THURSDAY, JULY 12, 2012: Constructivism and Cognitivism
Constructivism (more established and known than cognitivism):
IR is a society that is socially constructed. It is not just a system of units bumping
into each other. States are acting according to fundamental rules, norms and
expectations, which they develop over time. These certain patterns of behaviour
sustain the society.
Those who violate these norms become social outcasts.
Constructivists are interested in the specific roles that states have
The core of constructivism is the argument that the social interaction that the
states have shape the state itself (their identity and interests).
Emphasis is placed on agents, not on structure. They criticize realism and
liberalism for stress on the system. Constructivists believe the structure does
not completely constrain the actors. Wendt points out when the US and the
USSR decided they weren’t enemies at the end of the Cold War, an enmity
disappeared—the structure changed (this points out the problem of realism,
which cannot explain change—Constructivism points out the actors make the
system so they can change the system).
Constructivism focuses on the social, not the material. They believe ideas shape
material factors. Ex) The concern is not just a country having a bomb, it is based
on the actor holding it and your relationship, identities, etc. the fear about Iran
having nuclear weapons is not about the weapons itself, it is about how we
understand Iran- and this is different for different countries (ex. Syria is probably
less worried about Iran have a nuclear weapon than they are about Israel’s
Identities and interests are intersubjective, and agents who are active in the
system construct them. Nothing exists without meaning given to it through our
collective understanding. This implies states can change this reality if they want
Implications for anarchy:
o Anarchy is self-help only because states act as if this were so—anarchy is
what states make of it. It is dangerous and conflictual because states
make it like this. There are other options if states were to act like that.
o There are other kinds of anarchy, when there are other regarding units
instead of self-regarding units (if the norm in the international system
was to watch over other states), autistic units (unaware of others), or
cooperative security (anarchy could be characterized as cooperation
among states where everyone associates their own security with the
security of others).
o Interactions create identities, interests, institutions, which then shape
o States can decide how they want it to be
Identity o Identity is relational (hinges on interactions with others, which shape
identity in terms of how others see us and we see ourselves)
o Identity is intersubjective
o Identities determine interests
o Identities determine how states see each other—friend, foe, rogue, alien.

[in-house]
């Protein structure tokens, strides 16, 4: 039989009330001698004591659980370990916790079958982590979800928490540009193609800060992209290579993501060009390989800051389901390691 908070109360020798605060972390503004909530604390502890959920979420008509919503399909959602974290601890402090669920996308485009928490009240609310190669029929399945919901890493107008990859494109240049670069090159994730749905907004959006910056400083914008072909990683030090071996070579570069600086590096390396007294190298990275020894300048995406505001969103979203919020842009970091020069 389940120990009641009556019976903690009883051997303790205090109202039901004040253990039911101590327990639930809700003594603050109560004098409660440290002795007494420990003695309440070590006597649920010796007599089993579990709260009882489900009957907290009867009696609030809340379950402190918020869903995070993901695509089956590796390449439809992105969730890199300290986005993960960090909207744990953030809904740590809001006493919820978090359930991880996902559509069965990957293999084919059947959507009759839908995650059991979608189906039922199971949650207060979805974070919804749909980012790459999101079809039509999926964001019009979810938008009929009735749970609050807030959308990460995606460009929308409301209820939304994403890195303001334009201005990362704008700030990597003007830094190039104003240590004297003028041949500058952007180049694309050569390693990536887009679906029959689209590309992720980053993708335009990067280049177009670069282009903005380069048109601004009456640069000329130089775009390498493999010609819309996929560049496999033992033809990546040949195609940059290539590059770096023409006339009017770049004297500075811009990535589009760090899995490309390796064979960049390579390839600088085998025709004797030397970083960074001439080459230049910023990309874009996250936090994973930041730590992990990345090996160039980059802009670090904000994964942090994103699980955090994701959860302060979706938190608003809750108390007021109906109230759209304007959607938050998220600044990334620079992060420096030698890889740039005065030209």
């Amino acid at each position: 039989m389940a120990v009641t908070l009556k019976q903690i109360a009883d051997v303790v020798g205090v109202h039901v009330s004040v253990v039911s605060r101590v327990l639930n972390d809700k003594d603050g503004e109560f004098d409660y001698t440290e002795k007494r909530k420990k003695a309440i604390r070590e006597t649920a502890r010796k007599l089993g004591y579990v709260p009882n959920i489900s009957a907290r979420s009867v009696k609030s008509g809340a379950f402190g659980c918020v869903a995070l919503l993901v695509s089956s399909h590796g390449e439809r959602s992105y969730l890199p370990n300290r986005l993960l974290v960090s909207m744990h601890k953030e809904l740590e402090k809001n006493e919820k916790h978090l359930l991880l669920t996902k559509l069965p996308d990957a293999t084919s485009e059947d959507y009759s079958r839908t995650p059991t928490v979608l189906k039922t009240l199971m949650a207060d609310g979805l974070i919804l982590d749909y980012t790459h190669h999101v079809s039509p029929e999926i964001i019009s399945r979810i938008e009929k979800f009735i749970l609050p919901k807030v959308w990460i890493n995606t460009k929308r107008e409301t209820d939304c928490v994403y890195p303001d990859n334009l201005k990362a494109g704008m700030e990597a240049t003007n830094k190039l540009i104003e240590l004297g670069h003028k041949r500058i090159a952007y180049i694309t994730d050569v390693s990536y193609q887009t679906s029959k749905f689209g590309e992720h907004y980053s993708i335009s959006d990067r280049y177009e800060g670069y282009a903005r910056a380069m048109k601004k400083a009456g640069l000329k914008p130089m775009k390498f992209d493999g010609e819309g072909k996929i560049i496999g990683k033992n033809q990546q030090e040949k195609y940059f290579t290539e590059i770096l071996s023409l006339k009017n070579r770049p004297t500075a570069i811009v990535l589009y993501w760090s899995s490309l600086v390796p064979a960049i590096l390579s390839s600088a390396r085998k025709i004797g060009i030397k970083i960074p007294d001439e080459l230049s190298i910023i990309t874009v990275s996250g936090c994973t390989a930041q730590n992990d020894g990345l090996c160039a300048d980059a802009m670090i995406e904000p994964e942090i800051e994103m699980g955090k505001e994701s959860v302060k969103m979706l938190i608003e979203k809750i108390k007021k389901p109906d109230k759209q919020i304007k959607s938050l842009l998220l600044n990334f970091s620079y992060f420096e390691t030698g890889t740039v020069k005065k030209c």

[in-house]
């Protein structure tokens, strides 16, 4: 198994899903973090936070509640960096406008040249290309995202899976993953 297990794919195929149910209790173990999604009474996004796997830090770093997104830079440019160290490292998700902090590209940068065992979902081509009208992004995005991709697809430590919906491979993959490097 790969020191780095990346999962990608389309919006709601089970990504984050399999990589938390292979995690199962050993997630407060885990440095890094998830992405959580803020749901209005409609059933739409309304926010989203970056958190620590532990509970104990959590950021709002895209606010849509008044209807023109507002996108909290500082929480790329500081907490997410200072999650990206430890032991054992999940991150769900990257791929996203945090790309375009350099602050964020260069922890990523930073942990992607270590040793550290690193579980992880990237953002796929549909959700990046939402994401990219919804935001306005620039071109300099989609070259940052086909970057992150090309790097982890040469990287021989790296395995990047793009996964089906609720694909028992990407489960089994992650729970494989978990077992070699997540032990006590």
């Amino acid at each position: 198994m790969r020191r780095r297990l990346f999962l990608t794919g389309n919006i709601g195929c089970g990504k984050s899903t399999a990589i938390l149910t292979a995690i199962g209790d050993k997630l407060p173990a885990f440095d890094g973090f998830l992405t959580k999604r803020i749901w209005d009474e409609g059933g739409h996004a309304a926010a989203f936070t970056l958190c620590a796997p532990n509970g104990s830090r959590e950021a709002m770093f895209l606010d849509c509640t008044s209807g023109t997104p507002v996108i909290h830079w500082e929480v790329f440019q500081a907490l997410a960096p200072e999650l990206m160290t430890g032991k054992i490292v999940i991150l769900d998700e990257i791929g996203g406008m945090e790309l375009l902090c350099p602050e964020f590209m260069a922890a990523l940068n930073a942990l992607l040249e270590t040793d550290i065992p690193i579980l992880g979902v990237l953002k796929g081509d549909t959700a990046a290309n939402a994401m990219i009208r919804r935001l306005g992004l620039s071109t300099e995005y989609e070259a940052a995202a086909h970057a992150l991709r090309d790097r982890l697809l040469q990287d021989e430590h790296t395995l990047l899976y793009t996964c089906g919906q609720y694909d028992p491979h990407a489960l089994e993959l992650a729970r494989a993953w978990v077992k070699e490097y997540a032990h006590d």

Ex) Germany and Japan, England and France, Canada as a peacekeeper.
o A state that sees itself as left wing may have an interest in fostering left
wing movements elsewhere, and a state that sees itself as rising power
may want other things. We react differently to actors we see as
o Ex) In 2007, Switzerland accidentally invaded Liechtenstein (soldiers got
lost and wandered in). Imagine the difference if South Korean soldier had
wandered into North Korea (or Syria into Israel, or India into Pakistan).
o Constructivists see them as social practices (not necessarily things like the
UN or NATO) that are repeated over time and shape state behaviour and
identity. Institutions tend to reproduce themselves. It is a much broader
conception than the Neo-Liberal view of institutions.
o Ex) self-help, sovereignty, diplomacy, “laws of war” are all institutions
because they are human social constructs that have developed over time.
o Standards of appropriate behaviour—things like holding elections to get a
legitimate hold of power. Ex) Bashar al-Assad held an election when he
came into power even though he was the only candidate and it was
rigged. This shows countries are increasingly hesitant to violate them.
o Proscribed norms—“should not.” These are things like slavery, piracy,
o Prescribed norms—“should.” Things like universal suffrage, ministries of
o Realists say that countries do not listen to norms but if they want
something, will do it. ex) USA wanted war on Saddam Hussein, so they
did it. Constructivists argue it was meaningful that they tried to get the
world on their side and tried to get the UN to support it, because it shows
they do care about the norms.
o Logic of consequences—realism and liberalism view. They ask, “what will be
the impact of my action?,” “what are the costs and benefits to me?”
o Logic of appropriateness—constructivism’s view. They believe motivation is
guided by what is seen as appropriate behaviour. This limits imagination and
some behaviour becomes unthinkable and unimaginable.